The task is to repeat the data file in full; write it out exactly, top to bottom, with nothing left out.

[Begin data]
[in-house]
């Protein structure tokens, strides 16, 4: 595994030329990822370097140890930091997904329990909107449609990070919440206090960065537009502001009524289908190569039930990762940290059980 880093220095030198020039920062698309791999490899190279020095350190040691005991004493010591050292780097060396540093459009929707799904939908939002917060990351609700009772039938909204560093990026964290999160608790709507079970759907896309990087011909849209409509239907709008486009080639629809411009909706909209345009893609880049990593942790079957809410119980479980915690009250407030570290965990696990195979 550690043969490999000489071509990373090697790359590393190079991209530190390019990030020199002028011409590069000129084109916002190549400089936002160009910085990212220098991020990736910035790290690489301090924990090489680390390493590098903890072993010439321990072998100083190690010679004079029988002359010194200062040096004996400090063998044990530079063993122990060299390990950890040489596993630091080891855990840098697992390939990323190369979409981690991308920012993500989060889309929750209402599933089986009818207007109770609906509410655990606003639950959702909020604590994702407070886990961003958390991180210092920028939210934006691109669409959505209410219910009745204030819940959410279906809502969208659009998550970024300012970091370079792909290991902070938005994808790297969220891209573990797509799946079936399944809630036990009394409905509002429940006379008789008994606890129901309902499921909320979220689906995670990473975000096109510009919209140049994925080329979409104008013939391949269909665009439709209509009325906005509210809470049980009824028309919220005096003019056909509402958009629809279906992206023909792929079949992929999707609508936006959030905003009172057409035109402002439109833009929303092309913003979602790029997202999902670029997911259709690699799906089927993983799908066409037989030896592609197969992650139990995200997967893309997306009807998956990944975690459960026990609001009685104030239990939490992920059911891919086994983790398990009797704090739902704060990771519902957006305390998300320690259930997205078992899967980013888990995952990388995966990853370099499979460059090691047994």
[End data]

[in-house]
């Protein structure tokens, strides 16, 4: 595994030329990822370097140890930091997904329990909107449609990070919440206090960065537009502001009524289908190569039930990762940290059980 880093220095030198020039920062698309791999490899190279020095350190040691005991004493010591050292780097060396540093459009929707799904939908939002917060990351609700009772039938909204560093990026964290999160608790709507079970759907896309990087011909849209409509239907709008486009080639629809411009909706909209345009893609880049990593942790079957809410119980479980915690009250407030570290965990696990195979 550690043969490999000489071509990373090697790359590393190079991209530190390019990030020199002028011409590069000129084109916002190549400089936002160009910085990212220098991020990736910035790290690489301090924990090489680390390493590098903890072993010439321990072998100083190690010679004079029988002359010194200062040096004996400090063998044990530079063993122990060299390990950890040489596993630091080891855990840098697992390939990323190369979409981690991308920012993500989060889309929750209402599933089986009818207007109770609906509410655990606003639950959702909020604590994702407070886990961003958390991180210092920028939210934006691109669409959505209410219910009745204030819940959410279906809502969208659009998550970024300012970091370079792909290991902070938005994808790297969220891209573990797509799946079936399944809630036990009394409905509002429940006379008789008994606890129901309902499921909320979220689906995670990473975000096109510009919209140049994925080329979409104008013939391949269909665009439709209509009325906005509210809470049980009824028309919220005096003019056909509402958009629809279906992206023909792929079949992929999707609508936006959030905003009172057409035109402002439109833009929303092309913003979602790029997202999902670029997911259709690699799906089927993983799908066409037989030896592609197969992650139990995200997967893309997306009807998956990944975690459960026990609001009685104030239990939490992920059911891919086994983790398990009797704090739902704060990771519902957006305390998300320690259930997205078992899967980013888990995952990388995966990853370099499979460059090691047994």